Let Leafwing be your partner in unlocking your child’s full potential. We pride ourselves on creating a solid bond between your child and our therapy team, especially at the start of the ABA therapy program. Our staff is dedicated to building a positive relationship with your child, not just at the beginning but throughout the entire program. In the first few weeks, we focus on play and conversation to make your child feel at ease and enjoy their time with our Behavior technician. This ensures positive experiences and maximizes learning rates for extraordinary results.


 

Glossary Terms

Other Related Articles

Frequently asked questions about ABA therapy

What is ABA Therapy used for?

ABA-based therapy can be used in a multitude of areas. Currently, these interventions are used primarily with individuals living with ASD; however, their applications can be used with individuals living with pervasive developmental disorders as well as other disorders. For ASD, it can be used in effectively teaching specific skills that may not be in a child’s repertoire of skills to help him/her function better in their environment whether that be at home, school, or out in the community.  In conjunction with skill acquisition programs, ABA-based interventions can also be used in addressing behavioral excesses (e.g., tantrum behaviors, aggressive behaviors, self-injurious behaviors). Lastly, it can also be utilized in parent/caregiver training.

In skill acquisition programs, a child’s repertoire of skills is assessed in the beginning phase of the services in key adaptive areas such as communication/language, self-help, social skills, and motor skills as well.  Once skills to be taught are identified, a goal for each skill is developed and then addressed/taught by using ABA-based techniques to teach those important skills. Ultimately, an ABA-based therapy will facilitate a degree of maintenance (i.e., the child can still perform the learned behaviors in the absence of training/intervention over time) and generalization (i.e., the learned behaviors are observed to occur in situations different from the instructional setting).  These two concepts are very important in any ABA-based intervention.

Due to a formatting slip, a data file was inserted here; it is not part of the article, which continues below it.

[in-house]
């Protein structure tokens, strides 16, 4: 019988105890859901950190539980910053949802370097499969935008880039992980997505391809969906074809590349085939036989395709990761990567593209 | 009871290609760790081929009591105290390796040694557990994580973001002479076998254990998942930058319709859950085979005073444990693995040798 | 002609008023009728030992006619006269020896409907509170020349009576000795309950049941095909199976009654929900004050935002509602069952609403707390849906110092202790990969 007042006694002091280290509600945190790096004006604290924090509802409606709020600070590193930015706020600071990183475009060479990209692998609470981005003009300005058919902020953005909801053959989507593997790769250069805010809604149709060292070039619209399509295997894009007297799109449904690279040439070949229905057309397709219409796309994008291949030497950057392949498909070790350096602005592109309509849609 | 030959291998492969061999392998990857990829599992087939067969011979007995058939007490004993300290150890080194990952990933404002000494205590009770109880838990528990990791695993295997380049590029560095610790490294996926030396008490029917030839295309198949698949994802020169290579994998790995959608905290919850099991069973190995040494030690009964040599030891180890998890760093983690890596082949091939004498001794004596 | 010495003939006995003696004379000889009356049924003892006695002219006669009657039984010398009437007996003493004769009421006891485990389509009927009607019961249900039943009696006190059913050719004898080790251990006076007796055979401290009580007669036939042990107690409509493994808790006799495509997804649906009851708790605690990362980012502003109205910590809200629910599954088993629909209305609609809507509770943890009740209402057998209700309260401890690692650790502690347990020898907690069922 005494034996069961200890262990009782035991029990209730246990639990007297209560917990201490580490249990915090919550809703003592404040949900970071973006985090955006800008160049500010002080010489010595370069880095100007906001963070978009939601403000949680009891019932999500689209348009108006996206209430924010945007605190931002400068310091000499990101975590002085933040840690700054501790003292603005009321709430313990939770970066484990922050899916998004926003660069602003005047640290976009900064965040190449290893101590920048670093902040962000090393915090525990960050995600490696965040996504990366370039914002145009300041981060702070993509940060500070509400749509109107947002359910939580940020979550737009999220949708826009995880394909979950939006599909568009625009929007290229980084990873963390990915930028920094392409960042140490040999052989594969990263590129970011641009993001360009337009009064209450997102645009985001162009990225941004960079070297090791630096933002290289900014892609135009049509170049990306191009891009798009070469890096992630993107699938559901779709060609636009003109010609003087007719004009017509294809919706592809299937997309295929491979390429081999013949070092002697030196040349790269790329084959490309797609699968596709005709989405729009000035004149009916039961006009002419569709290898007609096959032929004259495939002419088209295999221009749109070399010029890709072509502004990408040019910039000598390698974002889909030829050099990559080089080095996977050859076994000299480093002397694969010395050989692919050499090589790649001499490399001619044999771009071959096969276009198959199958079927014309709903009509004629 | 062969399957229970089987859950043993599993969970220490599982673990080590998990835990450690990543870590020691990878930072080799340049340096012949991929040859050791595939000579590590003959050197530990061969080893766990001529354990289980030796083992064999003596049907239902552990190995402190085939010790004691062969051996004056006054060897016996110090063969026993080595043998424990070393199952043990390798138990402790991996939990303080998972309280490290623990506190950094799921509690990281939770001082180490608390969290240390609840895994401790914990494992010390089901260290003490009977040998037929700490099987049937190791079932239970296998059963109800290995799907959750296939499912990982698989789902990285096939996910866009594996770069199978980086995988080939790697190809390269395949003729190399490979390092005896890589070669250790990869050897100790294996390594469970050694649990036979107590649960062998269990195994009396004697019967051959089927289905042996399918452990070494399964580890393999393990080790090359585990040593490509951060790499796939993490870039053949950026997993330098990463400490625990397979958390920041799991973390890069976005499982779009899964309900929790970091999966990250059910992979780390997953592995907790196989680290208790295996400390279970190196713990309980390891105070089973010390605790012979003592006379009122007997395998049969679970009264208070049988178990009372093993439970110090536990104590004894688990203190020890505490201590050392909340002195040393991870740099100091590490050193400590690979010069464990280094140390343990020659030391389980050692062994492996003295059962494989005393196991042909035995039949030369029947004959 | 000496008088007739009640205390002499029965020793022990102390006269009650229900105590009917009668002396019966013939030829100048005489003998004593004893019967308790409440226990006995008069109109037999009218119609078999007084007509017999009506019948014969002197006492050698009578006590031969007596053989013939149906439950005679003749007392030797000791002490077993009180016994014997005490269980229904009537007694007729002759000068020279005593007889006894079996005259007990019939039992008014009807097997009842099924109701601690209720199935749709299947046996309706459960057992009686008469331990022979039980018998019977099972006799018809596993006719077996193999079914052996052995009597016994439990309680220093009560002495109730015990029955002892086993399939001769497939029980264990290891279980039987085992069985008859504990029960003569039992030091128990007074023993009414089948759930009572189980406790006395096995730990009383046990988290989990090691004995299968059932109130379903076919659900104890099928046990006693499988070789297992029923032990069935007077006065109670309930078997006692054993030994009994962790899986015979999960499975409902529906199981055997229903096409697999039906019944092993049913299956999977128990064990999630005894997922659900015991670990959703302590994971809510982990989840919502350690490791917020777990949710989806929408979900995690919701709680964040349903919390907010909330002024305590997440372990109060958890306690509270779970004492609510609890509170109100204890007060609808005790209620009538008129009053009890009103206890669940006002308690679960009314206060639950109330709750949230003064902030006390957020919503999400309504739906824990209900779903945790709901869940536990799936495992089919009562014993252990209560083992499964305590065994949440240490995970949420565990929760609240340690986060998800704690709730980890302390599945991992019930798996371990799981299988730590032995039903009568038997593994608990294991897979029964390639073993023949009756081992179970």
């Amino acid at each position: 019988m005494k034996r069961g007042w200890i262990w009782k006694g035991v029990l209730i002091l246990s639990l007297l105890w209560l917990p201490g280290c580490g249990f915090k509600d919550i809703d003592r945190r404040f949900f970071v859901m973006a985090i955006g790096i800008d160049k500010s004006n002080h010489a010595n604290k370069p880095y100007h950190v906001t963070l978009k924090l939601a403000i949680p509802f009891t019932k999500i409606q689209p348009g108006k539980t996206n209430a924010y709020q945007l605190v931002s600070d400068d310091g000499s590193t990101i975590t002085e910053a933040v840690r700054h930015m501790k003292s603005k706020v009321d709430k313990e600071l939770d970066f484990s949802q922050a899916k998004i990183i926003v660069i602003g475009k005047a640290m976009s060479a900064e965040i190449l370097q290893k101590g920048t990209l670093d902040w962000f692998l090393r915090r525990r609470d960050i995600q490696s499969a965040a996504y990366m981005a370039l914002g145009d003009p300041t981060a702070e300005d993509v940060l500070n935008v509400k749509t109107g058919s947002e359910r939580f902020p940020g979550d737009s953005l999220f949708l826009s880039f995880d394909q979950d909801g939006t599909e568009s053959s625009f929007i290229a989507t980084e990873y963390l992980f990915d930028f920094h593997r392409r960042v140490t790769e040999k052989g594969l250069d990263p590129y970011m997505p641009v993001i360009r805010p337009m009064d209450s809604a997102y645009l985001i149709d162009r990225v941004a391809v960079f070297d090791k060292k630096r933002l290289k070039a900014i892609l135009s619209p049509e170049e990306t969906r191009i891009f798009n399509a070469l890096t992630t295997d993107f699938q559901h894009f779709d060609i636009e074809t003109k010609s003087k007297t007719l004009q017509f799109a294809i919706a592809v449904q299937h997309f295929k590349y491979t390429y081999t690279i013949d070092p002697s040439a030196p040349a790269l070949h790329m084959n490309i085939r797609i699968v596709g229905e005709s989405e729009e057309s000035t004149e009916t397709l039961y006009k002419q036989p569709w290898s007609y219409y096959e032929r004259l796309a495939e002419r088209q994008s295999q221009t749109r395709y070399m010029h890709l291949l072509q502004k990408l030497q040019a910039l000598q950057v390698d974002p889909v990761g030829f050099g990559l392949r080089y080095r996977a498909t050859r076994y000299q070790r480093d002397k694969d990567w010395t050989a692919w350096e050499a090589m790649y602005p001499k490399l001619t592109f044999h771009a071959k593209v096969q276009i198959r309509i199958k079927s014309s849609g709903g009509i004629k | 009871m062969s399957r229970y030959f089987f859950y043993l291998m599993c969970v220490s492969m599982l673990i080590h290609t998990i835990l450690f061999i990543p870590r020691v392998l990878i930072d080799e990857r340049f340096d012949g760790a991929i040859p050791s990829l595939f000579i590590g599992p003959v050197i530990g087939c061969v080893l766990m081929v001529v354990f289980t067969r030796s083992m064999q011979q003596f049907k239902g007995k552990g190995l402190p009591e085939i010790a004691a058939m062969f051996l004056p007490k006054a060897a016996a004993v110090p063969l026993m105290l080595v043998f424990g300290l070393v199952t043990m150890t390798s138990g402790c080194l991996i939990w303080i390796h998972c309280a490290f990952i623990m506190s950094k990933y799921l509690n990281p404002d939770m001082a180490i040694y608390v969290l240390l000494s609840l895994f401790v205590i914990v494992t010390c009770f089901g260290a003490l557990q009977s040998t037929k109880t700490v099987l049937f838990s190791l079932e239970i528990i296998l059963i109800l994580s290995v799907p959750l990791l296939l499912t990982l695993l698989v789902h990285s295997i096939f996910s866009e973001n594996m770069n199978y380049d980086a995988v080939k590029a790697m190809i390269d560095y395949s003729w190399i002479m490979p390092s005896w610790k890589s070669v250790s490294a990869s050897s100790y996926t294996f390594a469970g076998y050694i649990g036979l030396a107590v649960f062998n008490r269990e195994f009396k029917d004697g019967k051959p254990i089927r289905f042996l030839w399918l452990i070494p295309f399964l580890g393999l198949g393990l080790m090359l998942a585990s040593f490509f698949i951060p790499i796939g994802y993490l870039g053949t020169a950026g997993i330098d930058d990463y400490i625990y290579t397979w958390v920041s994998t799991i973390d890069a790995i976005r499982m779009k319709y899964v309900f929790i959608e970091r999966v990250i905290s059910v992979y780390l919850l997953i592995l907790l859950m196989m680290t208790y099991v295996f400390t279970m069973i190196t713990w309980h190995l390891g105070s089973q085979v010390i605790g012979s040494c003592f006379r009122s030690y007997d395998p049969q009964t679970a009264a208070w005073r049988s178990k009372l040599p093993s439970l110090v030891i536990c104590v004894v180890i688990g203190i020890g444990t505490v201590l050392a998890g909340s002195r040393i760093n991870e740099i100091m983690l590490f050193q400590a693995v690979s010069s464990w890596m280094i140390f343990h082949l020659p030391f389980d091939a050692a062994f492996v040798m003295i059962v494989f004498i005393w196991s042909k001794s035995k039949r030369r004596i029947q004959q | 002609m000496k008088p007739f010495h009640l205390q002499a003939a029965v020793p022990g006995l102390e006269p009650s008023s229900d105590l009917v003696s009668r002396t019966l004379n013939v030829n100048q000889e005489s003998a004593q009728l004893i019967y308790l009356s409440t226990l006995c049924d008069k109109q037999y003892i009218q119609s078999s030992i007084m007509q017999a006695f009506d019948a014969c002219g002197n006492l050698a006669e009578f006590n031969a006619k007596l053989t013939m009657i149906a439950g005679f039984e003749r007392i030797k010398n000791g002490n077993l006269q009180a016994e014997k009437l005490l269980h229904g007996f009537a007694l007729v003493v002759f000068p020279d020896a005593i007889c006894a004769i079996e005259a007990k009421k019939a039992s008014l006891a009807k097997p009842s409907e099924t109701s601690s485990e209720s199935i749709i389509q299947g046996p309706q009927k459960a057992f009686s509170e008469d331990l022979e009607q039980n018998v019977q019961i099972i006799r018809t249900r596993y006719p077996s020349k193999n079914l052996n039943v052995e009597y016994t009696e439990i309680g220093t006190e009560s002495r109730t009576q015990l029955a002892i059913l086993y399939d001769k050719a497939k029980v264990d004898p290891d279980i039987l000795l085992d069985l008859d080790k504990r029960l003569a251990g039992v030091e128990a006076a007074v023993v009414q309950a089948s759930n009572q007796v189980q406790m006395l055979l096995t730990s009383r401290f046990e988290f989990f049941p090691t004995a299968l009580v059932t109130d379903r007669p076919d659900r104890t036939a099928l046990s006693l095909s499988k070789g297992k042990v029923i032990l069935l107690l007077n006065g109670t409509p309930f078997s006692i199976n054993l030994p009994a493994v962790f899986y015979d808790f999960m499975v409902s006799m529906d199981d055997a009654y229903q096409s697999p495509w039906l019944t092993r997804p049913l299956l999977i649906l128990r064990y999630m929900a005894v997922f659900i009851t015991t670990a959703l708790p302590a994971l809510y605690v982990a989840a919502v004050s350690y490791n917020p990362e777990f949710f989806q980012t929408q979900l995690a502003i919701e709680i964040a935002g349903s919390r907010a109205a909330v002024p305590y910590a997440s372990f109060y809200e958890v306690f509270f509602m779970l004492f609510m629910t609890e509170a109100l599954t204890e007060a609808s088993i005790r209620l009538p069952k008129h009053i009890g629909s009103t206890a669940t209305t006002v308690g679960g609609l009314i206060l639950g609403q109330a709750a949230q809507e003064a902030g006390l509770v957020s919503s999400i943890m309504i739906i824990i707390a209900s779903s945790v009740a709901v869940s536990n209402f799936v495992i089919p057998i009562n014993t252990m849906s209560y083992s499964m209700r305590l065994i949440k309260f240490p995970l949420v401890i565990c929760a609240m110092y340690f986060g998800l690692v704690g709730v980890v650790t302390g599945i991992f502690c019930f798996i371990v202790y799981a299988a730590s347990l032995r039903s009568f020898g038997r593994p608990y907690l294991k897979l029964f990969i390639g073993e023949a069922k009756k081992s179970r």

In behavior management, the challenging behaviors are assessed for their function in the beginning phase of the services. In this phase, the “why does this behavior happen in the first place?” is determined. Once known, an ABA-based therapy will be developed to not just decrease the occurrence of the behavior being addressed, but also teach the child a functionally-equivalent behavior that is socially-appropriate.  For example, if a child resorts to tantrum behaviors when she is told she cannot have a specific item, she may be taught to accept an alternative or find an alternative for herself. Of course, we can only do this up to a certain point—the offering of alternatives.  There comes a point when a ‘no’ means ‘no’ so the tantrum behavior will be left to run its course (i.e., to continue until it ceases).  This is never easy and will take some time for parents/caregivers to get used to, but research has shown that over time and consistent application of an ABA-based behavior management program, the challenging behavior will get better.